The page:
“Nice to meet you,” she gulped.
Sid stepped right between them, shaking hands too. “What’s up, Nealer? How did you guys…?”
“Taylor called me, said you were here for the meeting. I was close so I drove up. Good to see you, man.”
Leah took a deep breath. As with meeting Sid for the first time, she had to hold it together. She was just meeting a hockey player she had a crush on while out with another hockey player she had a crush on, the one who had kissed her and practically slept on top of her. The one who had consumed her thoughts and life for the last week.
Sid guided Leah toward the booth with a squeeze to her arm. It was meant to both steady her and reminder her that he was there. He didn’t like to look she’d given James, and he definitely didn’t like the look James gave her. Now he slid in next to her, nice and close. The urge to put his hand on her leg under the table was so strong that he made a fist against it.
“Should I be worried that Taylor has your number?” Sid asked in his big brother tone.
“I got it from Dad,” Taylor waved the idea away.
Sidney’s father, who sometimes fancied himself GM of the Penguins, seemed to have every piece of information on the team. Sid figured Mario shared it just to stop him from asking. He didn’t realize Taylor could access it.
“Well now you have to worry about my dad,” Sid said to James. “Good luck with that.” James made a face like he’d rather run screaming. Taylor promised to get a number 18 jersey to wear around the house.
Leah just watched James, as she had on TV a hundred times. She’s always found him very attractive – he had a quick, unguarded smile and the easy grace of someone confident without being cocky. But after a week-long battle against the Power of Crosby, Leah had to admit that James’s gorgeous face was still no match Sid’s flawless skin or lantern jaw. His rangy build lacked the coiled, promised power of Sidney’s stocky form. And Sid’s lips… Leah shuddered. She’d gotten a life-ruining sample of what those lips could do.
“Huh?” she said stupidly, since they were all looking at her.
“Sid says you’re a great singer.” James’ grin almost changed her mind. “I suggested you come to Pittsburgh and sing the anthem.”
“Oh God, do they put the words on the scoreboard? I can never remember the American one,” Leah said. James laughed, another flash of smile. Sid cleared his throat. Hormones and tension had been high before, but this was unfair. She’d have to be superhuman to make it through dinner.
Sid gave Taylor the death stare. His little sister ignored it as well as ever.
They ordered and were served. Leah didn’t notice how close Sidney was sitting until she had to reach for her wine. Their thighs touched below the table. His proximity seemed defensive, though his conversation was easy and friendly as if he’d invited James himself. But when James made the girls laugh, Sid scooted a fraction of an inch closer.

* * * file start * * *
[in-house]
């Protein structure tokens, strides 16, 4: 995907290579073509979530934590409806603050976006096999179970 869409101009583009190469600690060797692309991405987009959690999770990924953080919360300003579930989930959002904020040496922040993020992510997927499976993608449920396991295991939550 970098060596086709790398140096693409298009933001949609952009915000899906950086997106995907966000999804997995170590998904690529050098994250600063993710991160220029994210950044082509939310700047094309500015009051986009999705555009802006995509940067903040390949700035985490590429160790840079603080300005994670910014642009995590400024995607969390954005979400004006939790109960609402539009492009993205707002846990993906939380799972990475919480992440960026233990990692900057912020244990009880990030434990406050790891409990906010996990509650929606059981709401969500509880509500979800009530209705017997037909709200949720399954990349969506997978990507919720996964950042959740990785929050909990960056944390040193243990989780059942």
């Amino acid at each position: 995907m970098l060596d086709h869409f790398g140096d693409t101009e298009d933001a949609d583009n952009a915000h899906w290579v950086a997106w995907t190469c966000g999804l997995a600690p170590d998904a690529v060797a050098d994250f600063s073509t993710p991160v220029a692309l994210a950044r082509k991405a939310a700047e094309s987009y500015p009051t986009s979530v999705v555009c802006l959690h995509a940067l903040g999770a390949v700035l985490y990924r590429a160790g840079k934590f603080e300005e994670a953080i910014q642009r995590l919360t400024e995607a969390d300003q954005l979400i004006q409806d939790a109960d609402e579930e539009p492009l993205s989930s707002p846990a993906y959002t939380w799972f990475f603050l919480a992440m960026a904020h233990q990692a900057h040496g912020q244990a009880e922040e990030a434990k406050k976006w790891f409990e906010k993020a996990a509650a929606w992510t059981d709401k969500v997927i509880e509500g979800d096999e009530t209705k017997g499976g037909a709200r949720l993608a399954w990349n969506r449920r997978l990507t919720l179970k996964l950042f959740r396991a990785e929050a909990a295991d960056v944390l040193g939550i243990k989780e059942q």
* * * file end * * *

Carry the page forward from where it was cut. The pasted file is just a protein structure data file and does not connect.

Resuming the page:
Insecure, Leah realized. Sidney Crosby is insecure. She couldn’t tell him there was nothing to worry about – that James as a hard nine but Sid was a ten-plus easily, and that was before he’d kissed her. So she just pushed her leg playfully against his.
Sid thought about putting his arm across the back of the booth, behind Leah without touching her, but didn’t want to make things worse. Neal knew him well enough to get the hint. Even off the ice and off the season, Sid was still the captain. Even if they weren’t a couple, Leah was his girl in this situation. His friend. That possessive instinct to mark his territory flared in Sid’s gut. As if reading his mind, Neal gave him a slight nod… then went right back to talking his way into Leah’s pants.
After their salads had been cleared, Taylor put down her napkin. “Excuse me, James, I have to get out.” She was looking right at Leah when she said it, tipping her head encouragingly. Leah didn’t even have to move to nudge Sid, he was so close.
Once the girls were , Nealer dropped back into his seat. “I knew something was up when you sister called. What’s going on with Leah?”
Sid shook his head. “Nothing.”
“As in you’re getting nothing or you’re saying nothing?”
“Nothing,” Sid repeated.
James shrugged. “Right, getting nothing. Why?”
“We’re just friends.” Sid looked at James as if to back up his own story, but Neal just shook his head.
“You don’t sit that close to Flower.”
Sid rolled his eyes.
“But then, Flower wouldn’t look as good sucking your dick.”
Sid recoiled, hand coming up like he might launch across the table and cave Neal’s face in. James just rocked back, safe in his seat and laughing. The crass comment was just the test Sid’s reaction, which had proven James right.
“Don’t act like you haven’t thought about it,” Neal said.
Chirping was part of more than hockey, it was a part of life on a hockey team. Sid knew he’d have to take more of it about his personal life in his quest to be a normal guy. He shredded a packet of Sweet-N-Low and simply said, “Fuck you.”
“Well I don’t like guys, but if she’s into threesomes I could be persuaded.”
Sid glared at James, who just shook his head like he’d found a lost puppy. That’s how Sid felt, now more than ever: like he should make a play for Leah. If he didn’t, some other guy would. Some other guy would live out the few fantasies Sid had allowed himself, including the one James had mentioned. James was probably thinking about it right now.